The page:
At the heart of Fleming’s work are two things. First, the protagonist falls for a woman who turns out to be his target to kill. Second, infamous East-West Cold War tensions, in this case through the prism of a double agent’s defection. The key here was to take those ideas and fit them into a package that global audiences would recognize as a rollicking Bond extravaganza. Clearly, the crossing over from East to West Berlin could not serve as the film’s climax. That may work for a John Le Carré adaptation, but not a Bond picture.
Lovely Girl with the Cello
It could, however, serve as the plot point through which the protagonist meets his leading lady. Said chance encounter would be wrapped around the plot of Soviet double agent defecting, much like in the source material. The latter would be grounded in the modern geopolitics of the era, a period during which the Soviet Union was experiencing its own version of the Vietnam war in Afghanistan.
Without getting bogged down in all the details, John Glen’s film sends its protagonist (Dalton) to Bratislava (today the capital of Slovakia) to oversee the defection rogue Soviet General Georgi Koskov (Jeroen Krabbé) on the night of a grand concert. The gentleman spy meets his contact at the opera house where he notices a lovely girl with a cello (Maryam d’Abo). Sure enough, on the night Bond looks out from his safe house and General Koskov races across the street, the sniper tasked with taking down the Soviet traitor is the beautiful cellist. Bond aims for her gun, sensing that she didn’t know one end of the rifle from another. She couldn’t have been a real shooter. Something is amiss.
007’s instincts serve him right. The woman, Kara, is in fact Koskov’s lover. Why the theatrics? Koskov wants MI6 to believe that renowned Russian General Pushkin (John Rhys-Davies) has gone mad with power and needs to be liquidated. Bond is too good a sleuth and smells a trap. He heads back to Bratislava, meets up with Kara, pretends to be Koskov’s friend and promises to take her to her boyfriend. In truth, the secret agent is using Kara to learn exactly why Koskov doubled crossed the British. What ensues is a labyrinthian scheme to get rich involving a disgraced US army man turned arms dealer (Joe Don Baker), the mujahideen, the war in Afghanistan, opium, and an old villain from the Fleming stories: SMERSH.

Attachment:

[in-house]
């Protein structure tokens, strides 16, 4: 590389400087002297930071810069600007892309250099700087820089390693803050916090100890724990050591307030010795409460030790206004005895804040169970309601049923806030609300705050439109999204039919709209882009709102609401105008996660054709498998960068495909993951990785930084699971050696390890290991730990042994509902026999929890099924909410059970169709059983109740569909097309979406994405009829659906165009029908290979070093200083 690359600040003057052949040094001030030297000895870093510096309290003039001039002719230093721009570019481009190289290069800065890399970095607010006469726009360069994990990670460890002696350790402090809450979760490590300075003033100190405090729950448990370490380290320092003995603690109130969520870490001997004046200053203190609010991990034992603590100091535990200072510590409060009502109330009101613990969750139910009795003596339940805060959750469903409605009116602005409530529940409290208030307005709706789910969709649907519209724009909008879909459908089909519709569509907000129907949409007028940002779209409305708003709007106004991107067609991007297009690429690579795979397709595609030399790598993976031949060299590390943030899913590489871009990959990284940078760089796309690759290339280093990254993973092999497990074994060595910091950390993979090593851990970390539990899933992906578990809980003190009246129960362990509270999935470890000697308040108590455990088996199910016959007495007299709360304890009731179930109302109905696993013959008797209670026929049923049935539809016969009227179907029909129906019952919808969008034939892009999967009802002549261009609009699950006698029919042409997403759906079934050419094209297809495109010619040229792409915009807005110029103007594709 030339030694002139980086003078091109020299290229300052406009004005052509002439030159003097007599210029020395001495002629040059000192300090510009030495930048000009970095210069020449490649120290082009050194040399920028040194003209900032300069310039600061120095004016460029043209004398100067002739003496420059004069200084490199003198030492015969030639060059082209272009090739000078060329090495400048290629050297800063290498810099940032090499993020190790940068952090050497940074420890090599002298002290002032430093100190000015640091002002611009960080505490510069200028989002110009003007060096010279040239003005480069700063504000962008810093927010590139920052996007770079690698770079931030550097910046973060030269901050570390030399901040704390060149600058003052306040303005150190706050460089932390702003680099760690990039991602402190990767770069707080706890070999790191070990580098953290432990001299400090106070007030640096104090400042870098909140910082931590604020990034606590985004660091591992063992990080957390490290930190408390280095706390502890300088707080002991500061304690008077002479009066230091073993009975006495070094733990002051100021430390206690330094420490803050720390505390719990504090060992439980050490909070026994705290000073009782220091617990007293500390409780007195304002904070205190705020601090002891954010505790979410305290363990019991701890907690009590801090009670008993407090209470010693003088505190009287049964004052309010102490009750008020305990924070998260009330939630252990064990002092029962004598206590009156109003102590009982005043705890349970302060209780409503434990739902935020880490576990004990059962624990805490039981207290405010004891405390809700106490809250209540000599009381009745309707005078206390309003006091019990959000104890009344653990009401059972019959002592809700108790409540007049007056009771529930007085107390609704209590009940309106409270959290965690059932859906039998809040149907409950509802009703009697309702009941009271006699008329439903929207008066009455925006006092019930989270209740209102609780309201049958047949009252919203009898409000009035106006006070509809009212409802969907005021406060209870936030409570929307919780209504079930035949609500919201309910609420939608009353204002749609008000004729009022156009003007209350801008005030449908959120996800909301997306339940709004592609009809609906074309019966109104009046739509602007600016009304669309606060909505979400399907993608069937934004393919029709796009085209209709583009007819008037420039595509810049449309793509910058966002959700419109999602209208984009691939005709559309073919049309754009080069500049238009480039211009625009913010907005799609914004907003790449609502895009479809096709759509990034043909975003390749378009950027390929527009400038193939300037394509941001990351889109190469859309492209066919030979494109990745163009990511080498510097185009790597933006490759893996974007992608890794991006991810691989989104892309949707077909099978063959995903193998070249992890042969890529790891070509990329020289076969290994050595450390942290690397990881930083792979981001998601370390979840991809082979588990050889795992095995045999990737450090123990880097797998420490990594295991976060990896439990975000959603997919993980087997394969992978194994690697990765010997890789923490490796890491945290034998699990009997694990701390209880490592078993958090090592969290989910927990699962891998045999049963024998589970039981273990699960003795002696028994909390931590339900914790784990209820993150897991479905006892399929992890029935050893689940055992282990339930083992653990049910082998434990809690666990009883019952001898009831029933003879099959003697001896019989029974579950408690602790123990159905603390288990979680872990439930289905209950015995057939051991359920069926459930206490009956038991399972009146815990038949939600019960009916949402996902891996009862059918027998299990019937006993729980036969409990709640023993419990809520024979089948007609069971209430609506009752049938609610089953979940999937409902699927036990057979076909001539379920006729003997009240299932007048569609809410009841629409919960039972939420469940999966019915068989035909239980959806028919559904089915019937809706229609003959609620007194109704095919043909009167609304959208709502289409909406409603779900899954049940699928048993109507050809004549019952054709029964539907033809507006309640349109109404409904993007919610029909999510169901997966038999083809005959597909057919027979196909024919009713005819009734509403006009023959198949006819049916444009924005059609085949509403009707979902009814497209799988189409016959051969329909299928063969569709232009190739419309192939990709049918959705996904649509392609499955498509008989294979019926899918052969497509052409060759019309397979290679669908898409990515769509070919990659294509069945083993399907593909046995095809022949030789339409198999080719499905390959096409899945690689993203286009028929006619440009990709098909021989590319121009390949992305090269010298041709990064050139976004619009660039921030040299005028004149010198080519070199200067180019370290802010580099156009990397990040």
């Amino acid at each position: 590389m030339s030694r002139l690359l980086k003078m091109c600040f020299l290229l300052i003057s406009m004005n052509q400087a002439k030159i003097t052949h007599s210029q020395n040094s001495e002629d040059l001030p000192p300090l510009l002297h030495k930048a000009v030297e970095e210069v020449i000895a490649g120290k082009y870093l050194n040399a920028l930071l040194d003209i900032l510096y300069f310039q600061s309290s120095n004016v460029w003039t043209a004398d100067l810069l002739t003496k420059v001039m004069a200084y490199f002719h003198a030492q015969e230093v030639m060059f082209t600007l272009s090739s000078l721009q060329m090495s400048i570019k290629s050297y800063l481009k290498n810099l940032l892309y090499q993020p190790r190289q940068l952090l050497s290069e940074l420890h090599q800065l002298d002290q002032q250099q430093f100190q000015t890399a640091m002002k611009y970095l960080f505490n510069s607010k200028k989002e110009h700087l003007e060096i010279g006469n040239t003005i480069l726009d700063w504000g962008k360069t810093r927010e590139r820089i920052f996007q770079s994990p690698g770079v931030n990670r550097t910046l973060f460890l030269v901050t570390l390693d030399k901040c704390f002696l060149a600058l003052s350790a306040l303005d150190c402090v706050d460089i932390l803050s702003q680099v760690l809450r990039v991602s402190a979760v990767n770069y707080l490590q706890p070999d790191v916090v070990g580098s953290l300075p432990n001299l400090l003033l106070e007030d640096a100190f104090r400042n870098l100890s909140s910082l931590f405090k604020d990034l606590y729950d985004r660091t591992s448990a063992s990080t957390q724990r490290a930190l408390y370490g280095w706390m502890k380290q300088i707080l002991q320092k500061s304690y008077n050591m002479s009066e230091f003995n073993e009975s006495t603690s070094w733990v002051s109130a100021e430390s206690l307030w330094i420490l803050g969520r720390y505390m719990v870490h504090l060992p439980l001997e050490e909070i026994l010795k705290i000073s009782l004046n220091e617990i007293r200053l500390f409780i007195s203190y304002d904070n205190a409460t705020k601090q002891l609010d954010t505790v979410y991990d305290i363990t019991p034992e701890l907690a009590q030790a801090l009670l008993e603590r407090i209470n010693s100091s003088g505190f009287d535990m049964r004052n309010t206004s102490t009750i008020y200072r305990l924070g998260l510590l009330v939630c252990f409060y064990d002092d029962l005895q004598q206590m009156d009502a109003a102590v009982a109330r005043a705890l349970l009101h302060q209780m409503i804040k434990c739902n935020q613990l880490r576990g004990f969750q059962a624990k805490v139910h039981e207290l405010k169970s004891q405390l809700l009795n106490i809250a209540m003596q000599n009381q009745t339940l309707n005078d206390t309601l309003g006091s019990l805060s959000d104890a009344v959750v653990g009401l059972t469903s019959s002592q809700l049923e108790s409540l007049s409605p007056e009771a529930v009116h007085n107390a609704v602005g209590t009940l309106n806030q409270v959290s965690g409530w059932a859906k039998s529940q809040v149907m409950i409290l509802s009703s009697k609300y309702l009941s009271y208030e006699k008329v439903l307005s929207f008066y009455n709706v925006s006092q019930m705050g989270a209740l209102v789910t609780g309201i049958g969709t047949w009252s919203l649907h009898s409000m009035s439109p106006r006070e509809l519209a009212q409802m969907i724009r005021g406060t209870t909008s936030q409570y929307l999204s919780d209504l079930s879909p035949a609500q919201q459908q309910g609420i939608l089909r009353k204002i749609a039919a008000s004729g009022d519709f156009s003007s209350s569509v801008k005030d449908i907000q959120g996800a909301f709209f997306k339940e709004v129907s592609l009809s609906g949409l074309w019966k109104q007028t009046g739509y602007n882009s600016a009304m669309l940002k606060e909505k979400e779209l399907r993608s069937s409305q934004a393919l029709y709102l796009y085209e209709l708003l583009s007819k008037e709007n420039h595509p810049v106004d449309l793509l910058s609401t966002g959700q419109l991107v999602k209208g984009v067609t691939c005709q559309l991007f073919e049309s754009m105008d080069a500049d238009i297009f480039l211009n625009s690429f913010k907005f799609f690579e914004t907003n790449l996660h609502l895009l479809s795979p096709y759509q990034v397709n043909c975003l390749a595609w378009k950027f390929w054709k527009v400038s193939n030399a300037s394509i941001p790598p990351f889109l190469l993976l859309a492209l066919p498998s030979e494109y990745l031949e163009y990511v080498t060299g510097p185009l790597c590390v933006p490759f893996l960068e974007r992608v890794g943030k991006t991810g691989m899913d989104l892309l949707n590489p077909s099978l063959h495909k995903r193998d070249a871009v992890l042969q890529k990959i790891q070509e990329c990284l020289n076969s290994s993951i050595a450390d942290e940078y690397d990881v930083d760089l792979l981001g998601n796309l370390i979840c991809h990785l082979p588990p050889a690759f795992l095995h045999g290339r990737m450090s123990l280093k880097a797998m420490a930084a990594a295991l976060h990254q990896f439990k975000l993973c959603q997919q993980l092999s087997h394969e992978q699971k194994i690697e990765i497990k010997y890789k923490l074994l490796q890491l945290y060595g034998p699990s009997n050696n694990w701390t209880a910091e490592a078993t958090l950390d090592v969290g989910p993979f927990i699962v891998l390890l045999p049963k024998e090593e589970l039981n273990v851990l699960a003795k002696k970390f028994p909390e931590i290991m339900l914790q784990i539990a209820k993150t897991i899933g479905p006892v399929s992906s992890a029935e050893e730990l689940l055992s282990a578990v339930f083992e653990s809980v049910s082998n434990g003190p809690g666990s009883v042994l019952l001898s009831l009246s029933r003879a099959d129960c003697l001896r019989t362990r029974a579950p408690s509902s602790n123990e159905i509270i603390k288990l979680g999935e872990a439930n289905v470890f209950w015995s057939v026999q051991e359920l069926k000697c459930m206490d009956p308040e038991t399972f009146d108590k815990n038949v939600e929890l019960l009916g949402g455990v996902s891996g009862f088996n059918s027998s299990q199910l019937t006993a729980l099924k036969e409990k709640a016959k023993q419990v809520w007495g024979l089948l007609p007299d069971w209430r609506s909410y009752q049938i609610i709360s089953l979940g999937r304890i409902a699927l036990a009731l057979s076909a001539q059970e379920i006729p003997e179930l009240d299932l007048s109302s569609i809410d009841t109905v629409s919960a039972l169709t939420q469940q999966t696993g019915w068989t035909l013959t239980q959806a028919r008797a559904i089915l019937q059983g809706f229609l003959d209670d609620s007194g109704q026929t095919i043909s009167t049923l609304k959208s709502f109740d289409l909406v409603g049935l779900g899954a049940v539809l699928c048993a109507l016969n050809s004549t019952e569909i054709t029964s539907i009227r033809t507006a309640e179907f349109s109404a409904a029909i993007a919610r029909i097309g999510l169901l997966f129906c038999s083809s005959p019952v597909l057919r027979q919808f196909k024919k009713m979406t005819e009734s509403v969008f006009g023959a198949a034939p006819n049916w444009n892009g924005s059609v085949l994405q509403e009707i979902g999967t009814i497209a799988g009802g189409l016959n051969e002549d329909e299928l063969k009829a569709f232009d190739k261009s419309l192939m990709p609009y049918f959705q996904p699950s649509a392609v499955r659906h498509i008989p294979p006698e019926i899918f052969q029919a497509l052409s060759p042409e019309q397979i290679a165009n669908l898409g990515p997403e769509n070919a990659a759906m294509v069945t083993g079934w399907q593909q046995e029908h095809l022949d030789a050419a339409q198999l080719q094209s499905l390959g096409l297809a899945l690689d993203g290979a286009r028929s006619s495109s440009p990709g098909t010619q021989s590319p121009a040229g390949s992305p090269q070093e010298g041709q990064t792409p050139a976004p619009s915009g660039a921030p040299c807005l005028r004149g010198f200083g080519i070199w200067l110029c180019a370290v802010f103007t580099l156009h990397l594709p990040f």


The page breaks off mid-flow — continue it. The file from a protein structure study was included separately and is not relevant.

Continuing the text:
Staying True to Fleming
There is no question that TLD features a head-scratching plot. It’s extremely intricate, and while it ultimately makes just enough sense, most won’t understand it on first viewing. No harm, no foul.
Past the overly complicated plotting is a story that harkens back directly to the best of Ian Fleming. The Bond of the books cannot help but come to the aid of a woman in peril. He is also a terrific detective and spots clues that ultimately add up to the villains’ ludicrous plots. Finally, the Cold War was a regular background threat, especially in the first 5 books, although tension with the Soviets rears its head in some of the latter short stories (Property of a Lady).
The chemistry between Dalton and d’Abo serves as a terrific romantic anchor. Those familiar with the short story are rewarded with its expansion. In the final lines Bond ponders that he’ll never see her again and she’ll most likely be punished by her superiors for failing to strike the traitor down. In the movie, he does get to see her again and slowly but surely a romance develops. The simplicity of a Soviet defection is given a neat twist, revealing a much grander but overall realistic scheme. Lastly, tying in Koskov’s objective with the gruelling war in Afghanistan of the 1980s is another example of the Bond films finding inspiration in current events. This was not the first time, nor would it be the last.
Not all of Fleming’s short stories were given tactful movie adaptations. From A View to a Kill has a belter of a plot but has yet to be mined (the movie has nothing to do with the Fleming text). TLD is a great example of marrying hallmark Fleming touches with the bombast of the film series.